Microsoft Office Tutorials and References
In Depth Information
On the CD
Using the functions in this chapter
If you see a function listed in this chapter that you find useful, you can use it in your own
workbook. All the Function procedures in this chapter are available on the companion CD-ROM.
Just open the appropriate workbook (see Appendix D for a description of the files), activate the
VB Editor, and copy and paste the function listing to a VBA module in your workbook. If you
prefer, you can collect a number of functions and create an add-in (see Chapter 23 for details).
It’s impossible to anticipate every function that you’ll ever need. However, the examples in this
chapter cover a wide variety of topics, so it’s likely that you can locate an appropriate function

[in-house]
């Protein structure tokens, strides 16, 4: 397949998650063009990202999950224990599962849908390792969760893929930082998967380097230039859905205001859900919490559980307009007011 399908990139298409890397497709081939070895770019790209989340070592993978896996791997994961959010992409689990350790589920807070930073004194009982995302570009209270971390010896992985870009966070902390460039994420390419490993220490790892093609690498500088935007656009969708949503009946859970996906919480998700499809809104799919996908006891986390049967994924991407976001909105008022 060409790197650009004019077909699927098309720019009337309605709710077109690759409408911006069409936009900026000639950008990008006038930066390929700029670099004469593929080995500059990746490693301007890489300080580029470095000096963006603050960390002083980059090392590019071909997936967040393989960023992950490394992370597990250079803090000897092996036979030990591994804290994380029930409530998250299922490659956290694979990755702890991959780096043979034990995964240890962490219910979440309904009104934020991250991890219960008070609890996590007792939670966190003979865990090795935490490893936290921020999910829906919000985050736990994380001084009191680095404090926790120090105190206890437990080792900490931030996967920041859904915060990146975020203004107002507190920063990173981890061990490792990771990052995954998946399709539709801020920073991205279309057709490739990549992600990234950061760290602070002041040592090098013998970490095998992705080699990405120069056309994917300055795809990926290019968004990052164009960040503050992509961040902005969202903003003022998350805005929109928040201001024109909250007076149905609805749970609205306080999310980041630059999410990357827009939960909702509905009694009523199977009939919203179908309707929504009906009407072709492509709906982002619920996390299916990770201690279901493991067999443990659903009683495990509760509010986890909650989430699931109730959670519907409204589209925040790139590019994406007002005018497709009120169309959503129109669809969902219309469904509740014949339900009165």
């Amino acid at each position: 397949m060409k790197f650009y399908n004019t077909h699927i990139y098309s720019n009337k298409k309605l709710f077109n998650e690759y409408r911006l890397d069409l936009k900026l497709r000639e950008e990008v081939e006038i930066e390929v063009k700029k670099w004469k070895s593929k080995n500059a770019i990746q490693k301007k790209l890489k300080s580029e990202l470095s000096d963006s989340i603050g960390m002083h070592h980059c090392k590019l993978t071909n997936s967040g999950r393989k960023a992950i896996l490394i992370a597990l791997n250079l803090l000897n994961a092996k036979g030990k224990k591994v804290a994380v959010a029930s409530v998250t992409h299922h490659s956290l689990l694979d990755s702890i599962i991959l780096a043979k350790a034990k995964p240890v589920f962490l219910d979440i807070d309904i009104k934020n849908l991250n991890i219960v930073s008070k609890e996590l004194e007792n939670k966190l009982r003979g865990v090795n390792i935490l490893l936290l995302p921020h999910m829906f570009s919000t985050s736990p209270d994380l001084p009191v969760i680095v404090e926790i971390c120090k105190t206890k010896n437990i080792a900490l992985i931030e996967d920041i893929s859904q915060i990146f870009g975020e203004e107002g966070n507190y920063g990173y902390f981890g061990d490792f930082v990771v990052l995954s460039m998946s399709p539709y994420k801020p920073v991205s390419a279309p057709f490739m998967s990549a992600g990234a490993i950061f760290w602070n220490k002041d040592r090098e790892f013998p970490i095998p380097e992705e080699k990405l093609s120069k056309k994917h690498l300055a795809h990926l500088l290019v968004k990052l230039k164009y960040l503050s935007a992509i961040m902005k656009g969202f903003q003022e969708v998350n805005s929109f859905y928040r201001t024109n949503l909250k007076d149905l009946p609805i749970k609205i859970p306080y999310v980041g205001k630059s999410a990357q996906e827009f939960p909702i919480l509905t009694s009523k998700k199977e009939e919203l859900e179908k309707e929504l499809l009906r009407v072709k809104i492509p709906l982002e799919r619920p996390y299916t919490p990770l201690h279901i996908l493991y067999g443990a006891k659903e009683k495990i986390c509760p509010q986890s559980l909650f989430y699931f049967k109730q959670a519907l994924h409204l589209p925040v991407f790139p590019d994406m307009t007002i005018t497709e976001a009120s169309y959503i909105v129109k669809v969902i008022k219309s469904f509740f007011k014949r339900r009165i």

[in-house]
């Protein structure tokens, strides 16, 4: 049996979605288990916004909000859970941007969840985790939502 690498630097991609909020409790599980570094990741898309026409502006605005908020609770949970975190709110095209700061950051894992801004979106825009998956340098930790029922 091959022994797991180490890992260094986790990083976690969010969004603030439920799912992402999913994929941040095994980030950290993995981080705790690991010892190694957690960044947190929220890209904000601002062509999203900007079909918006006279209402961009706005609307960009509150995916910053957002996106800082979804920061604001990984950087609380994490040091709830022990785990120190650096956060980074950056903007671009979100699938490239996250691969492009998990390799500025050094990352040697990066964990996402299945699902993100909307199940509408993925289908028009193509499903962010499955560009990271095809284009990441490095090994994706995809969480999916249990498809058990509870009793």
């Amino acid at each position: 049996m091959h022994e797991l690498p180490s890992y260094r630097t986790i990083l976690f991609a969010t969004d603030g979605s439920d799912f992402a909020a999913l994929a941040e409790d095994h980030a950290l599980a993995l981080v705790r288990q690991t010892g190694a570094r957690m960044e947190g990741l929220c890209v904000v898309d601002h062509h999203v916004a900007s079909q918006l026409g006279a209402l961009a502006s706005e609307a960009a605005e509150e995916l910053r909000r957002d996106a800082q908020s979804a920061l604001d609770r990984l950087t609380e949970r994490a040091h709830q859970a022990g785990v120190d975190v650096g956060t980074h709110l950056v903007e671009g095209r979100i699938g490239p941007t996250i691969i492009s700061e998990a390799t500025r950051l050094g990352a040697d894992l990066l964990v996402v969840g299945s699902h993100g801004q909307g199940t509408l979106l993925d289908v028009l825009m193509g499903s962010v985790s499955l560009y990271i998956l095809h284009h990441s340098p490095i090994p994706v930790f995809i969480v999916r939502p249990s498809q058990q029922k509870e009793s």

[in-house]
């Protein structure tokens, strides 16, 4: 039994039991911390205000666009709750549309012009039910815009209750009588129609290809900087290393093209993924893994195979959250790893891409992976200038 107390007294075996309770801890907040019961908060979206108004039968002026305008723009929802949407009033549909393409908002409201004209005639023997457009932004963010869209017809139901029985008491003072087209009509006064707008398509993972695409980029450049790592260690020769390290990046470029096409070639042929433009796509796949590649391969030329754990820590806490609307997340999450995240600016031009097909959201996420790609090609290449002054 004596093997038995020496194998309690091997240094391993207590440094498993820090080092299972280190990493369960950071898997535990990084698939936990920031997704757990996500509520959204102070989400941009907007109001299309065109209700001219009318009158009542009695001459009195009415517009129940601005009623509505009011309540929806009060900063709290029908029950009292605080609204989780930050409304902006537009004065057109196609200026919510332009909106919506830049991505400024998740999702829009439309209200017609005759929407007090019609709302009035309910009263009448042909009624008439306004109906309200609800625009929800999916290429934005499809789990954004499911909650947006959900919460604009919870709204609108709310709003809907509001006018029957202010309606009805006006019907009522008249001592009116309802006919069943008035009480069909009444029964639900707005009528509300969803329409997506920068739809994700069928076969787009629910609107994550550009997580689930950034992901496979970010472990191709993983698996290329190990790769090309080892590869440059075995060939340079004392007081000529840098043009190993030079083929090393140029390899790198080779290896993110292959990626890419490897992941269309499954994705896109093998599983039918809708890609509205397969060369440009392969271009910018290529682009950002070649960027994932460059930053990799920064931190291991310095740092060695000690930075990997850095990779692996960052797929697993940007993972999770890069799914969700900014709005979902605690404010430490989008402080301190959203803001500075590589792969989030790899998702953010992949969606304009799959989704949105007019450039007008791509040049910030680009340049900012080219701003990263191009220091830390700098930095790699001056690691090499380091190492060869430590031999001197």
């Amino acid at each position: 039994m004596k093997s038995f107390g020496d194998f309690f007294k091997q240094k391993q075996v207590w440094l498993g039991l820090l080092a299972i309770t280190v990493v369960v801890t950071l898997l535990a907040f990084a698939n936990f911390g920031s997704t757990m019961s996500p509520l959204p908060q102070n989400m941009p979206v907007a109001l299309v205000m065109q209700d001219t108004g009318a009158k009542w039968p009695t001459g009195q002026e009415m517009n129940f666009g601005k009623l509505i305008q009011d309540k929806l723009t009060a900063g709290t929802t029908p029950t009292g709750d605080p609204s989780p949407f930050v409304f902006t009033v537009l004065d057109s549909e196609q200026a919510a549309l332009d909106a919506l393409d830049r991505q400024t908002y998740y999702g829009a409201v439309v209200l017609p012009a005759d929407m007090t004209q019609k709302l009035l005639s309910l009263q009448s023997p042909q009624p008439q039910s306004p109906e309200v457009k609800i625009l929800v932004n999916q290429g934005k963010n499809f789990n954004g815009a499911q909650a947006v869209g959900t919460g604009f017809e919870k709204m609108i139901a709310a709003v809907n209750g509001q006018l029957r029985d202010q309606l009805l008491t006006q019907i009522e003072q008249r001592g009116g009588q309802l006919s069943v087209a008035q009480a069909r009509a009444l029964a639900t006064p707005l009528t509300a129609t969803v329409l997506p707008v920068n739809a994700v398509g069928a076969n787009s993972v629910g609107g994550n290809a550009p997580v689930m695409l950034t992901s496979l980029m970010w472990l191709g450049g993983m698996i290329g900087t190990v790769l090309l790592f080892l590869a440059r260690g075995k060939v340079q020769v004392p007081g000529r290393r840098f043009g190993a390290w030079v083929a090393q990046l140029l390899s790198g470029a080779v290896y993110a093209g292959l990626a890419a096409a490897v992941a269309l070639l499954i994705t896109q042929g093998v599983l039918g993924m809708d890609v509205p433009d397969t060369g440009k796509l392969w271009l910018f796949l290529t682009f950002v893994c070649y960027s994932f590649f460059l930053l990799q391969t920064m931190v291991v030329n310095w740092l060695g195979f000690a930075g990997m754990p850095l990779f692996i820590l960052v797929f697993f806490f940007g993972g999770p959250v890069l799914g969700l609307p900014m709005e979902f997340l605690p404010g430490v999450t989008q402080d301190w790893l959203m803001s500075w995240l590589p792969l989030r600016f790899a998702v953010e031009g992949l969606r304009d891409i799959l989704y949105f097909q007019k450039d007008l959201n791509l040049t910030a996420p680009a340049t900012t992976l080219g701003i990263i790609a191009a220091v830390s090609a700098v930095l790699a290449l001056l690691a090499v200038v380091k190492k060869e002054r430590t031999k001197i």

and adapt the code for your own use.
Is the cell hidden?
The following CELLISHIDDEN function accepts a single cell argument and returns TRUE if the
cell is hidden. It is considered a hidden cell if either its row or its column is hidden.
Function CELLISHIDDEN(cell As Range) As Boolean
‘ Returns TRUE if cell is hidden
Dim UpperLeft As Range
Set UpperLeft = cell.Range(“A1”)
CELLISHIDDEN = UpperLeft.EntireRow.Hidden Or _
Returning a worksheet name
The following SHEETNAME function accepts a single argument (a range) and returns the name of
the worksheet that contains the range. It uses the Parent property of the Range object. The
Parent property returns an object — the worksheet object that contains the Range object.
Function SHEETNAME(rng As Range) As String
‘ Returns the sheet name for rng
SHEETNAME = rng.Parent.Name
The following function is a variation on this theme. It does not use an argument; rather, it
relies on the fact that a function can determine the cell from which it was called by using